LOS ANGELES (AP) — A new study released by the California attorney general's office says the state must act to reduce rampant truancy.

The study released Monday says the last school year saw an estimated 1 million elementary students absent. It says that level of truancy may cost the state billions of dollars through increased crime and poverty.

The report, scheduled for release at an anti-truancy symposium in Los Angeles, said children have unexcused absences from school for a number of reasons, including family issues, neighborhood safety concerns and bullying.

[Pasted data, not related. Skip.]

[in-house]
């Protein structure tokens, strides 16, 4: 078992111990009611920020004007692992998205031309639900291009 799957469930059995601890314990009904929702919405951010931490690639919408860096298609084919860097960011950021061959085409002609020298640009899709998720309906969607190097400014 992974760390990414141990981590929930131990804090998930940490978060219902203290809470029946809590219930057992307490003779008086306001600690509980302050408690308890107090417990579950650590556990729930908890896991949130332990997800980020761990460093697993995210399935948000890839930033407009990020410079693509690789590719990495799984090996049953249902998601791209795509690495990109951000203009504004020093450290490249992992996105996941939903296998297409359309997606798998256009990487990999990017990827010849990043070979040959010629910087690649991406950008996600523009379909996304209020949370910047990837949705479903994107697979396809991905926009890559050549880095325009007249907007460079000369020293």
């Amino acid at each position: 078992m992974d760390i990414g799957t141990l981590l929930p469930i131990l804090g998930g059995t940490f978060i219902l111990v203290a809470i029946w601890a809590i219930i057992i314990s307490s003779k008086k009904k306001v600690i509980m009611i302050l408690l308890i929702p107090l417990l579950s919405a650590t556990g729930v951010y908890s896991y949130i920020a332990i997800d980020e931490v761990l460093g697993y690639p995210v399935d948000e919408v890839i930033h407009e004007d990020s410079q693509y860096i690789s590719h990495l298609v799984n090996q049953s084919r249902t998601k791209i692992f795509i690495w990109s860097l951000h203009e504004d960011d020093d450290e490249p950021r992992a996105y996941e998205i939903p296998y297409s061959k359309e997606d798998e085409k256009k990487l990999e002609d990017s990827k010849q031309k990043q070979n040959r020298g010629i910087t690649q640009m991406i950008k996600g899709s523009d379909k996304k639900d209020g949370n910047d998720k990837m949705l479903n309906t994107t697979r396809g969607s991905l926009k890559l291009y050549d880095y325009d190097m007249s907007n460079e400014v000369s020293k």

It calls for a sweeping battle against absences that brings together parents, educators, lawmakers, law enforcement and community groups.

The report was based on information from around 550 elementary schools, as well as surveys and interviews with school district and county education officials.